Peace in Palmyra

Hi Fighter,

We are back from Syria.

We’ve been back for a a couple of weeks now, in fact, and I apologise for not publishing much about our journey until now. In truth, I’m still trying to process it all.

It was a magnificent trip. We saw some amazing things and met many amazing people. As has always been my experience in Syria, we were greatly blessed by the generosity and grace of the Syrian people. They took us into their hearts and homes, showing us great love and hospitality.

  • We trained with the Syrian Olympic boxing team in Damascus
  • We celebrated the liberation of Palmyra by boxing in its ancient amphitheatre
  • We taught our sport to hundreds of young orphans in Homs
  • We travelled into remote villages in Latakia to touch gloves with the locals.

That is a very superficial summary, of course, but I’m going to resist the temptation to say too much more about our experiences here as I want to focus on inviting you to the exhibition that we have organised.

The Peace in Palmyra exhibition

The Peace in Palmyra exhibition opens this coming Sunday – June 19th – at 3pm, and will run for the entirety of Refugee Week (June 19 to 25). It will be held in our church’s new Community Centre in Dulwich Hill (2 Herbert Street, Dulwich Hill).

The exhibition will include photographs, video and live art (ie. boxing) that chronicle our 2016 Boxers for Peace mission to Syria, with a special focus on our time in Palmyra – the site of so many famous ancient ruins – overtaken by DAESH (ISIS) in 2015 but retaken by the Syrian Arab Army on Easter Sunday (March 27) 2016.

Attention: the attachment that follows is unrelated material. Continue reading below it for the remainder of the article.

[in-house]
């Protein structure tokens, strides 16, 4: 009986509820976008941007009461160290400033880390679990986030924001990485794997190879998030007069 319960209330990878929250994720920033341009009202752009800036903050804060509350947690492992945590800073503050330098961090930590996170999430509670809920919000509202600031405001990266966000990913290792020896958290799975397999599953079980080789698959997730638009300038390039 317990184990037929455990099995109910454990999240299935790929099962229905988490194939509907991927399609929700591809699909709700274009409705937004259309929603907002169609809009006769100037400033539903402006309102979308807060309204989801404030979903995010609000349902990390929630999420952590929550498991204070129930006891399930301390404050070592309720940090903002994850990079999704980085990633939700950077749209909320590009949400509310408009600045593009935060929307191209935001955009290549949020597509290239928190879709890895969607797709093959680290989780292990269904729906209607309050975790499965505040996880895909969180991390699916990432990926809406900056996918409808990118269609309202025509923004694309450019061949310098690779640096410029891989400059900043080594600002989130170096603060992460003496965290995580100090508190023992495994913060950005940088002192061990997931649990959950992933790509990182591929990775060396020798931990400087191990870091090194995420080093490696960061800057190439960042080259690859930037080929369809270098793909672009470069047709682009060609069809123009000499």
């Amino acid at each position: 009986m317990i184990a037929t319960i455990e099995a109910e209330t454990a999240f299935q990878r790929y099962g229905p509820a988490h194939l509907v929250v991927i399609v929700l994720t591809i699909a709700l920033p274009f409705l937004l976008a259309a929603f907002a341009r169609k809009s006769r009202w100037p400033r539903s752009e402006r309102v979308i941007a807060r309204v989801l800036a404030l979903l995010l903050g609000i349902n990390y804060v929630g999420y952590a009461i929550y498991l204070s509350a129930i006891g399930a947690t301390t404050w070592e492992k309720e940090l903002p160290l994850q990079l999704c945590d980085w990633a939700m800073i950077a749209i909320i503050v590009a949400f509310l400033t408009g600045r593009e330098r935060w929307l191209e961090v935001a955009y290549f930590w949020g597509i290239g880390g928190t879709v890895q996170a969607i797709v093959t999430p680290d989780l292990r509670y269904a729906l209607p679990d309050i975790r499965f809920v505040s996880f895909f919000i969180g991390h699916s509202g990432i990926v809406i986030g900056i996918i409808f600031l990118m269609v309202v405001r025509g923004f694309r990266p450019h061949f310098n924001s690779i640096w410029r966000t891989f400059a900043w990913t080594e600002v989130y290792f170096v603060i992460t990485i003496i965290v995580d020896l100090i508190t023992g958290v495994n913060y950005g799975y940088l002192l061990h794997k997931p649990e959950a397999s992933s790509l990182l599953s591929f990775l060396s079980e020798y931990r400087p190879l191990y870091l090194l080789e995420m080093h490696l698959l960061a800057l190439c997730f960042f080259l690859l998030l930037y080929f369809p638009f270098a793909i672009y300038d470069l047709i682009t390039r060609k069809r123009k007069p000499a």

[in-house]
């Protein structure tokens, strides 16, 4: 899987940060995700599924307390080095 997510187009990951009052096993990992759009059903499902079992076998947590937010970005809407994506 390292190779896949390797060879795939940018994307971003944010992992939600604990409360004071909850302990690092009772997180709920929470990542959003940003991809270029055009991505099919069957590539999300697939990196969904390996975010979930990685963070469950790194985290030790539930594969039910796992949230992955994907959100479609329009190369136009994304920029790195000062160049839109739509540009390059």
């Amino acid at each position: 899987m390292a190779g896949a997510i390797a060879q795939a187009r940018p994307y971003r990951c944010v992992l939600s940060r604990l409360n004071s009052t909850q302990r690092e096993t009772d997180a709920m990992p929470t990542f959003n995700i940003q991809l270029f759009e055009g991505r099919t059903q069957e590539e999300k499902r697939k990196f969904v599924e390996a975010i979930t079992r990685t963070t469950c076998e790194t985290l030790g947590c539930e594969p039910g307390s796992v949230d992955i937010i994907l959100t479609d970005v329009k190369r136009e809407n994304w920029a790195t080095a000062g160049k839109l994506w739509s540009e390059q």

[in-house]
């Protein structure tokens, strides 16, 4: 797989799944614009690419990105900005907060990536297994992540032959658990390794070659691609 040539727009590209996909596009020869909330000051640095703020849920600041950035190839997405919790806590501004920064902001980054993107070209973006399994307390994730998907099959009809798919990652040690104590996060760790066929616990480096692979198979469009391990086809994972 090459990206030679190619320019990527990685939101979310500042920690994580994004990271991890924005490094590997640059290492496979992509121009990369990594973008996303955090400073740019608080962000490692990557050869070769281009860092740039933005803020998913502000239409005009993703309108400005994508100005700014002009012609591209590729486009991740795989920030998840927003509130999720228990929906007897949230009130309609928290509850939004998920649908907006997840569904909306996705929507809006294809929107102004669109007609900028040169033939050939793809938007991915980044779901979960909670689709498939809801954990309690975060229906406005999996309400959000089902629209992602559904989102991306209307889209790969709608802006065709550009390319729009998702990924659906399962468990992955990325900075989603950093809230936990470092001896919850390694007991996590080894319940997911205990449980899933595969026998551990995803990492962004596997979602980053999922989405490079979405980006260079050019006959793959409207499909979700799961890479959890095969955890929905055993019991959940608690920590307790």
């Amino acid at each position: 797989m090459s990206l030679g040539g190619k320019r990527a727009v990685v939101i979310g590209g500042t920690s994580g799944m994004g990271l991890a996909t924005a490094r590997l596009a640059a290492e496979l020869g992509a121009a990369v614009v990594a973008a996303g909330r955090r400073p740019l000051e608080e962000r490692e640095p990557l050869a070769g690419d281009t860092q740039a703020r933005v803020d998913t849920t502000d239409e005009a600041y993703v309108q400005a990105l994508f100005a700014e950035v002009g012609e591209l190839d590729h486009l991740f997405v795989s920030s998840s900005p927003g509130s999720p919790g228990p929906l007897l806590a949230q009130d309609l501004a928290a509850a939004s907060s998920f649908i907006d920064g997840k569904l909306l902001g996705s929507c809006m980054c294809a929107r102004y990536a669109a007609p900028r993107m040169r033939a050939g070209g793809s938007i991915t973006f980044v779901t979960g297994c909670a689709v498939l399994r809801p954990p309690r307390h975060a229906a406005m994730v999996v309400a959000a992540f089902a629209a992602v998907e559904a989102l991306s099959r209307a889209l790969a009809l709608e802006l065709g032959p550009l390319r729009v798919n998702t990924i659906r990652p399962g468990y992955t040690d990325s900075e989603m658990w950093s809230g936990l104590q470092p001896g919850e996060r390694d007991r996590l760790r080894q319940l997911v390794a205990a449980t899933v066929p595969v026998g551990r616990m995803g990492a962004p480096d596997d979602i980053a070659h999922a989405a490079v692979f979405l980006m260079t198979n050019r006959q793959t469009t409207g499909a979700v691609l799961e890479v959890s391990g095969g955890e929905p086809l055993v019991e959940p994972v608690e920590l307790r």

If we really want to solve the global refugee crisis, we have to tackle the problem at its source. We need to create conditions on the ground where people no longer have to flee from war and famine but can live in safety, and those who had been forced to leave can return to their homes.

In Syria, more than half of the country’s population has been displaced since the outbreak of violence five years ago. Millions have fled overseas, but millions more have fled into other parts of Syria. This exodus of Syrians from their homes had seemed irreversible, and yet in recent months, hundreds of thousands of Syrians have been able to return home as their cities have been liberated!

The retaking of Palmyra was especially significant in this regard, not because of the magnitude of the refugee exodus from the city but on account of the place Palmyra holds in the hearts of all Syrians. As one Syrian army officer said “when my son died defending Homs, I didn’t cry. When my men were beheaded by DAESH, I didn’t cry, but when they took Palmyra, I cried.”

Palmyra, with its rich history and spiritual beauty, is the beating heart of Syria. The liberation of Palmyra was not only a major defeat for DAESH (their first major defeat since their inception) but a victory for all Syrian people, and for all of humanity! Homelessness and destitution do not have to be the final word! Liberation happens! Refugees can return home!

  • You can download a poster with the details of the exhibition here.
  • If you’re coming, please register on the exhibition’s Facebook event page.

Video time